recording a lyricist (spoken word / rhymes)

AEON

dipthong mong
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hey all,

i want to record some lyrics but have absolutely no experience or training :Smile3:

a friend of ours here in notts writes amazing freeform poetry. it's intense, emotional, political, personal and unique and, idealistically optimistic as this may sound, i genuinely think it's important that the world gets a chance to hear it! if nothing else i'd like to get a semi-decent demo together so he can promote himself.

some of his stuff is going to be most powerful when it's left well alone; just his delivery and the words. some of it i'd like to experiment with, probably some gritty industrial breaksy stuff, to put it in a different context. i'm ok with the mechanics of writing backing tracks and stuff but obviously need to get the best possible source to work with, especially for the unaccompanied recordings.

going to a studio is one possibility - and there are good ones in notts - but i certainly can't spare the cash right now. however i am thinking about hiring a good mic and doing it at home.

i have a good soundcard (m-audio omnistudio usb) which has good pre-amps (or so i'm told! :Wink3:). i'm guessing ableton will work fine for recording but i could do it in audacity or whatever if needs be. i don't have a decent mic - but i can hire a Shure SM-58 for a day for £10.

quietening my studio space will be the biggest hurdle as far as i can see... but what else do i need to think about? any advice muchly appreciated!

thanks

:Smile3:
 

JPsychodelicacy

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If you're using a dynamic mic like an SM58, you don't need to worry too much about making your recording space overly quiet, but if you want the best dynamic range (presumably you will if the reading contains lots of drama/quiet->loud), then I recommend hiring a condensor mic for the day. What mics are available from your hire place?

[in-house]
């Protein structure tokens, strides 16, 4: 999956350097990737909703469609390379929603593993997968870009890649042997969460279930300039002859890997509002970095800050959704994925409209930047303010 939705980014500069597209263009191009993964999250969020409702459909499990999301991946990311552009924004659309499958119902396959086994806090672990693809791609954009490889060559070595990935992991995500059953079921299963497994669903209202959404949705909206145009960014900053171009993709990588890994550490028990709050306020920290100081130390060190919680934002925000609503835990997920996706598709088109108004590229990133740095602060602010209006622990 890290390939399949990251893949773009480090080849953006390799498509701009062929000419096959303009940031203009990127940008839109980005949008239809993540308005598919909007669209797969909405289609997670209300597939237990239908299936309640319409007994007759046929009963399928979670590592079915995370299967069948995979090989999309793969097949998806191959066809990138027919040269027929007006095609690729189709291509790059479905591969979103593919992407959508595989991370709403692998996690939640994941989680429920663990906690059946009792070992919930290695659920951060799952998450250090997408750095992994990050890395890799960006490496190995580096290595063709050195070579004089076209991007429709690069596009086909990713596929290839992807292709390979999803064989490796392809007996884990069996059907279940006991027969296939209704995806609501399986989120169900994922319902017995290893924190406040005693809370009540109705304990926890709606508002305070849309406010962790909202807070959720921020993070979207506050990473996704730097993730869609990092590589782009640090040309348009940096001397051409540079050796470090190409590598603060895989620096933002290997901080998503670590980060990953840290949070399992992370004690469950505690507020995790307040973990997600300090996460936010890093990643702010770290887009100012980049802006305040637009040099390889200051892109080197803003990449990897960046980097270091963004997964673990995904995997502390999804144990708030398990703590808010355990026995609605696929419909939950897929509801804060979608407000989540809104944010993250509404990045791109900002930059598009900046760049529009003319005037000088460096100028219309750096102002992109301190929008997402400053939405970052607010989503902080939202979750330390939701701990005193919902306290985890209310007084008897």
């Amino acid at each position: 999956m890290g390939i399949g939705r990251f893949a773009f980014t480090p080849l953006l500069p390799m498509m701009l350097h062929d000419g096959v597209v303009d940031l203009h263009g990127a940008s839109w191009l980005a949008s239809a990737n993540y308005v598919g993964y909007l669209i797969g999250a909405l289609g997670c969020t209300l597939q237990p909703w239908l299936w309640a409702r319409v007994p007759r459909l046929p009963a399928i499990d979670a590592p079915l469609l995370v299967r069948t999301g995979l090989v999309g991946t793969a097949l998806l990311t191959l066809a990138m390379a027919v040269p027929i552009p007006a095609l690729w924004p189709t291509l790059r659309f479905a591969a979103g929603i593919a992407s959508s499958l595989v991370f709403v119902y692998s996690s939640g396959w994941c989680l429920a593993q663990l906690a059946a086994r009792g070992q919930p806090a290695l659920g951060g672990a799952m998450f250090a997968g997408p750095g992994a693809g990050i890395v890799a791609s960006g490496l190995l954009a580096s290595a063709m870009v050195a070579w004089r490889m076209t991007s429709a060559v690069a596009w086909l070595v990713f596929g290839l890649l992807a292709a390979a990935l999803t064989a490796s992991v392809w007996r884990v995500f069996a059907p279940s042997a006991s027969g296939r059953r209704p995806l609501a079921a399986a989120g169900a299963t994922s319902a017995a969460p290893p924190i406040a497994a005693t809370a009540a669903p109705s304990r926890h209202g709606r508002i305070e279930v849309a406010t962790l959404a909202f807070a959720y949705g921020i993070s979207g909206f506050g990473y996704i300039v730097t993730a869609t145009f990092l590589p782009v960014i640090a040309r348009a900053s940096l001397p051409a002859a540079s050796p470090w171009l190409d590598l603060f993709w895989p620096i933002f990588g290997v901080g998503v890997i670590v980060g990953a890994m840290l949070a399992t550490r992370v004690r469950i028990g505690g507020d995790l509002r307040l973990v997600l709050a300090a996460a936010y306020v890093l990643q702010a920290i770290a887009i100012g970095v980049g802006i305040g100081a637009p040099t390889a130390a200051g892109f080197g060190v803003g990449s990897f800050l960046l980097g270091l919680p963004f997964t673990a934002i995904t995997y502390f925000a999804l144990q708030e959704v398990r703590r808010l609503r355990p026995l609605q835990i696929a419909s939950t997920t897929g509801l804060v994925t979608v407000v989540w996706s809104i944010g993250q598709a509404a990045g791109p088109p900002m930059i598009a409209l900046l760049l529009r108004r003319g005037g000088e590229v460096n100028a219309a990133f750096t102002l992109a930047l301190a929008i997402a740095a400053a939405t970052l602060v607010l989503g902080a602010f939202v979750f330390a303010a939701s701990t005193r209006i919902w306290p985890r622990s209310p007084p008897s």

To get the best response, I recommend making sure you use balanced (xlr) connectors, and set your pre-amp gain to the loudest possible setting before you can hear pre-amp noise (a slight hiss - listen carefully for it). Get your friend to speak into the mic as loud as he's going to go, and set the sound card input in the M-audio mixer on the computer so it isn't clipping (in the red), then get him to talk as quietly as hes going to and make sure you're still picking up a good signal on the VU meter.

This way you get the best possible dynamic range because you're not using compression yet. As he's recording, watch those input meters like a hawk, because if it clips, you'll have to stop and do another take (agree between you form which point - it's not necessary to do it all again because you'll be chopping and changing parts around).

If you get time (and you've got plenty of disk space!) get him to do more than one take of the reading, varying it slightly... this will mean you've got plenty of material to pick and choose from when it comes to assembling it into a track.

I reckon 24-bit/48kHz is probably the format you want to go to if you can (you can always downsample it later if you need to).

Hope this helps, and I'm not just talking a load of old cobblers!

J.
 

Faction

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J talks sense. As for processing the final take I can recommend using Antares Mic Modeller as the first element in the chain; with my housemate's (extremely budget) Oktava condenser mic, quite often vocals need no other insert processing.

As far as the recording itself goes, with a little care and planning it's possible to get excellent results even with a noisy computer in an awkward-sounding room. Try recording the vocals with the guy facing into a corner of the room, on which you have hung a duvet. This will help reduce the effect of the room on the recording, as the duvet will soak up the sound and prevent the vocals from bouncing around the room. Also, make sure you record a few seconds of 'silence' with things set up as they will be during the takes; this will provide a noise-print which can be used to remove unwanted noises from the recording, eg. computer noise and any other constant background sounds.